Have you ever really wanted to go somewhere, but upon having the chance, time moves faster than you wanted?
Antelope Canyon, depicted here, had me feeling this way. It’s one of those places that looks otherworldly and amazes those who visit, with it’s unbelievable formations that seem unnatural on this earth. Rainwater, especially during the monsoon season, runs into the canyon sections, picking up speed and sand as it is forced through narrow passageways. The passageways, eroded over time, leave the corridors deeper, slowly smoothing the canyons hard edges resulting in ‘flowing’ shapes in the rock.
There are many things I consider beautiful, but not much compares to the impact of seeing Antelope Canyon first-hand. The artwork that nature provides through the power of water, sand, and time is mind-boggling.
Located on the cusp of Navajo Nation, the canyon is known to the Navajo as Tse’ bighanilini, which means “the place where water runs through rocks”. The colourful sandstone crevasse is one of the most famous slot canyons in the American Southwest, located near Page, Arizona. The English named it Antelope Canyon after the Pronghorn Antelope that once freely roamed here. The twisting, winding, clay canyon was created over many thousands of years and will continue to transform for thousands more.
Antelope Canyon can only be viewed through guided tours, in part because the rains during monsoon season can quickly flood the canyon. Rain falling dozens of miles away upstream of the canyons can funnel into them with little prior notice. During a rainstorm, flash floods are known to happen quickly. The last major flood occurred on October 30, 2006, that lasted 36 hours and caused the Tribal Park Authorities to close Lower Canyon for five months.
To capture in the Shadows of the Ma’iitsoh, I walked through this canyon of colour alongside a Navajo guide. He was quick to point out images visible in the landscape before me. He explained that the Navajo interpret the rock formations finding deep meaning within many of them. Similar to the way many of us see shapes in clouds, my guide pointed out rock interpretations, like a bear growling from a hidden spot, and an Indian Chief with prominent cheekbones and flowing headdress. The canyon images reminded me of the Navajo’s ancient connection to their spirit guides. Contemplating my surroundings while watching the light play around me, it was then that the image of a wolf howling towards the sky jumped out at me outlined by the dark purples that are contrasted by the deep orange in the very background of the photograph. The Wolf, or Ma’iitsoh as the Navajo people call it, is worshiped as a god and an ancestor. I also felt connected to something as I stood on this sacred ground soaking up the energy of the sun and the rock formations around me.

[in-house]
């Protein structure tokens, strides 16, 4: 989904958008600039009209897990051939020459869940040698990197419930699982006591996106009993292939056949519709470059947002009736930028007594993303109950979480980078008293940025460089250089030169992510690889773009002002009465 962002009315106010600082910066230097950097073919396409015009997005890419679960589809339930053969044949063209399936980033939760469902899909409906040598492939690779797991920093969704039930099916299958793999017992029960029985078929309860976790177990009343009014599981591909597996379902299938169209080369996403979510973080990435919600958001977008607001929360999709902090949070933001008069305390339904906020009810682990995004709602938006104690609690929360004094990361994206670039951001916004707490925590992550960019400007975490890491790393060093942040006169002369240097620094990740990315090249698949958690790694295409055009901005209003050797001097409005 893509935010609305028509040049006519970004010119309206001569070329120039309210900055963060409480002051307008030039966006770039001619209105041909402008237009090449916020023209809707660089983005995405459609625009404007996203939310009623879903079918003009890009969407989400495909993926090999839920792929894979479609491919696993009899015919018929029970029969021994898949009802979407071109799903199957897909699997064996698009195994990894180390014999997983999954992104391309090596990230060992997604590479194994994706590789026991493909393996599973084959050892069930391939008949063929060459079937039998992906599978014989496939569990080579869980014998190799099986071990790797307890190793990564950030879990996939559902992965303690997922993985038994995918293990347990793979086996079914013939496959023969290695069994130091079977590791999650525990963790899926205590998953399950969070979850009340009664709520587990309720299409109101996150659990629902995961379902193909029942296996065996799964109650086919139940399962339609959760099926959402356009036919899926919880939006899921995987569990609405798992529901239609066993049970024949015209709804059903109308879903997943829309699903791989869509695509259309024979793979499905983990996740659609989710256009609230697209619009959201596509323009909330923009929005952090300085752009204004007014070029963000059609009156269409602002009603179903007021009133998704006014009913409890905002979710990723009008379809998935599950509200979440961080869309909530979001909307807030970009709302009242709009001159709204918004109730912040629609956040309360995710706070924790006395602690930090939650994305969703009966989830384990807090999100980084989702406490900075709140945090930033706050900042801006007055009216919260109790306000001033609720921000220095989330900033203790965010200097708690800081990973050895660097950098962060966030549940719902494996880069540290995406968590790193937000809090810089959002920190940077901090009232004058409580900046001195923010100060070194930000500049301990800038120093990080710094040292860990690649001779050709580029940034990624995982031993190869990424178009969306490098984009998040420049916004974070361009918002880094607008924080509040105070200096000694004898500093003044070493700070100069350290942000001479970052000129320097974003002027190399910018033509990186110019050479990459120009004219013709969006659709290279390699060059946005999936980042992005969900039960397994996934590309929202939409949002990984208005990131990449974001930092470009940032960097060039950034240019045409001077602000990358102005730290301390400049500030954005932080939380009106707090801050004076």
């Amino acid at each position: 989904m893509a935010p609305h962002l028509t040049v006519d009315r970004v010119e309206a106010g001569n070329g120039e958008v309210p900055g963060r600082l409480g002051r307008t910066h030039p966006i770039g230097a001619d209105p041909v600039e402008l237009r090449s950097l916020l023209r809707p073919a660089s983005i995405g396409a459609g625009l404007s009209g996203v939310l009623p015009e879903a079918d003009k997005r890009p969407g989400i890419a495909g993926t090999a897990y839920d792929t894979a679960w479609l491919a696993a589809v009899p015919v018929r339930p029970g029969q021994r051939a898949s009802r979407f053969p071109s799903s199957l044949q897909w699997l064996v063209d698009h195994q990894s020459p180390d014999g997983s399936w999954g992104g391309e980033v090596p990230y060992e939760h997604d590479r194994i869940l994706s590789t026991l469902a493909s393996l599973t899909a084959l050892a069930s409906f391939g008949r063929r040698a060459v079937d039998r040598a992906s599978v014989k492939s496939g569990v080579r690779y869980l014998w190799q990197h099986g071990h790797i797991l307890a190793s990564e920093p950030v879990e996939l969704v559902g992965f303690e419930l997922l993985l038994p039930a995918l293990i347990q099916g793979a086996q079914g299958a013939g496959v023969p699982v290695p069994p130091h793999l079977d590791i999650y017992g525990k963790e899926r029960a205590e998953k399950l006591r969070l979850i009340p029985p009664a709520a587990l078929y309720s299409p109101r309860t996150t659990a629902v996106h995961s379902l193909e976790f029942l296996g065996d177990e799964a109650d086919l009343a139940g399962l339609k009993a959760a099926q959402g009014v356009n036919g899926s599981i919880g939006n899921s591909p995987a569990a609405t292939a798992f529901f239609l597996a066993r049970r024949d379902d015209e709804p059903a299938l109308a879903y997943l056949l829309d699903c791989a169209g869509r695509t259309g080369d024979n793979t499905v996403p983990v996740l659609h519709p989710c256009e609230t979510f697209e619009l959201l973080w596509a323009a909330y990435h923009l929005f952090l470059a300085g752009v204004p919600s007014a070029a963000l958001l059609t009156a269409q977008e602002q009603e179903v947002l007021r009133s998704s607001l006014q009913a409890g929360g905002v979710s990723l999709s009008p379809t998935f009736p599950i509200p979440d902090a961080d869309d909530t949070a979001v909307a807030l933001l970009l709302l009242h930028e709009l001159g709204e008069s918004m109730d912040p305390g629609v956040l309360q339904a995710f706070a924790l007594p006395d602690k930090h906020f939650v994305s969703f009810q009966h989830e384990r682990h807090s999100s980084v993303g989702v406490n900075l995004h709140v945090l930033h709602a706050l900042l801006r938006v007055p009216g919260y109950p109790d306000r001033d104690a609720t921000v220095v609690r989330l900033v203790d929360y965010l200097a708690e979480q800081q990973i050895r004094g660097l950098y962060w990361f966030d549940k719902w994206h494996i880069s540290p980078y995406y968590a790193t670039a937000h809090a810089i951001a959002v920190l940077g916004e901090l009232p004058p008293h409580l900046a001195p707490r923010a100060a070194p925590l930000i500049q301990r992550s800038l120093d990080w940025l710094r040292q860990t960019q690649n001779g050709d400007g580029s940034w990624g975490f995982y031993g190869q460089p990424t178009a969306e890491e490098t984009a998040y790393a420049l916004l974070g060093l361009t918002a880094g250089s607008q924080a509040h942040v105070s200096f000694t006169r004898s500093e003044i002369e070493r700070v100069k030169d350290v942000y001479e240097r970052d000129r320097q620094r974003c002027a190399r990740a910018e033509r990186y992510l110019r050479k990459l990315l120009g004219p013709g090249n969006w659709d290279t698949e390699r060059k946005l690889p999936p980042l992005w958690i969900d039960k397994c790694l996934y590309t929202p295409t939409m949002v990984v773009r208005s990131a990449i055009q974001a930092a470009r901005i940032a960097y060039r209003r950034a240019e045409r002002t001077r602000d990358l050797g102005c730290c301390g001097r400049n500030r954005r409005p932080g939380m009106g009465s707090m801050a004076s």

The canyon is filled with an abundance of colour resulting from the sunlight gaining entry through narrow slots and bouncing between the walls. The canyon walls let just enough sunlight through to slightly warm the orange sandstone, bringing its hues to life. In the foreground, you see bright reds, that evolve into dark purples, while in the background, the image is brighter – almost bright orange. As my Navajo guide outlined the meaning found in many rocks, I found meaning in a few of my own.
In photographing ‘In the Shadows of the Ma’iitsoh’ I learned how slight changes in my positioning – things like my stance, or the lighting, drastically changed the outcome of the image. I’m challenged, as a photographer, to stop and enjoy a moment like this one as it’s unfolding. Instead, I get so caught up in capturing the moment with the camera, I often forget to take a moment or two and enjoy it for myself. Thankfully, on this day, I took the time to breathe in the sights, sounds, and smells around me and enjoy “being” in this majestic and sacred place. A true geologic wonder, Antelope Canyon is breathtaking and likely full of mysteries yet to be discovered.